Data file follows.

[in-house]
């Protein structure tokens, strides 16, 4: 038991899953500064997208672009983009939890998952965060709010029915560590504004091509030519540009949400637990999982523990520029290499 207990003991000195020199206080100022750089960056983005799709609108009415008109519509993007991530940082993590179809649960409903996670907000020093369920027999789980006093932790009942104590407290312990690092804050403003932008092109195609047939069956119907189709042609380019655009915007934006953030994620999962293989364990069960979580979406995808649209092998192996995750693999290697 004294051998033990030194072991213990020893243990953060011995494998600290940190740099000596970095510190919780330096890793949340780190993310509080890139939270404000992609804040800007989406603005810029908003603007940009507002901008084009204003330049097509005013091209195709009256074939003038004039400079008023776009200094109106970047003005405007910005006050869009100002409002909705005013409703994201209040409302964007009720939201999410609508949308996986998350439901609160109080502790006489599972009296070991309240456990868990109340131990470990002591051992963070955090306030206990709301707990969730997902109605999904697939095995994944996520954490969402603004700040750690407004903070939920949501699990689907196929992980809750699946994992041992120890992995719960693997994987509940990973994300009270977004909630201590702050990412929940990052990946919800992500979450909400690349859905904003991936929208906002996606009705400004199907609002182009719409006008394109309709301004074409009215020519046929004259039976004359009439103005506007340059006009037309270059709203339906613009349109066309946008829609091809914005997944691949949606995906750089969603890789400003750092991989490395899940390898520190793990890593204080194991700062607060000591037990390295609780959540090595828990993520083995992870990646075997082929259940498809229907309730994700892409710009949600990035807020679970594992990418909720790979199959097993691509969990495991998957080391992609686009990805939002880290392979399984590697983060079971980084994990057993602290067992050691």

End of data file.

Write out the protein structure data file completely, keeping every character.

[in-house]
């Protein structure tokens, strides 16, 4: 038991899953500064997208672009983009939890998952965060709010029915560590504004091509030519540009949400637990999982523990520029290499 207990003991000195020199206080100022750089960056983005799709609108009415008109519509993007991530940082993590179809649960409903996670907000020093369920027999789980006093932790009942104590407290312990690092804050403003932008092109195609047939069956119907189709042609380019655009915007934006953030994620999962293989364990069960979580979406995808649209092998192996995750693999290697 004294051998033990030194072991213990020893243990953060011995494998600290940190740099000596970095510190919780330096890793949340780190993310509080890139939270404000992609804040800007989406603005810029908003603007940009507002901008084009204003330049097509005013091209195709009256074939003038004039400079008023776009200094109106970047003005405007910005006050869009100002409002909705005013409703994201209040409302964007009720939201999410609508949308996986998350439901609160109080502790006489599972009296070991309240456990868990109340131990470990002591051992963070955090306030206990709301707990969730997902109605999904697939095995994944996520954490969402603004700040750690407004903070939920949501699990689907196929992980809750699946994992041992120890992995719960693997994987509940990973994300009270977004909630201590702050990412929940990052990946919800992500979450909400690349859905904003991936929208906002996606009705400004199907609002182009719409006008394109309709301004074409009215020519046929004259039976004359009439103005506007340059006009037309270059709203339906613009349109066309946008829609091809914005997944691949949606995906750089969603890789400003750092991989490395899940390898520190793990890593204080194991700062607060000591037990390295609780959540090595828990993520083995992870990646075997082929259940498809229907309730994700892409710009949600990035807020679970594992990418909720790979199959097993691509969990495991998957080391992609686009990805939002880290392979399984590697983060079971980084994990057993602290067992050691």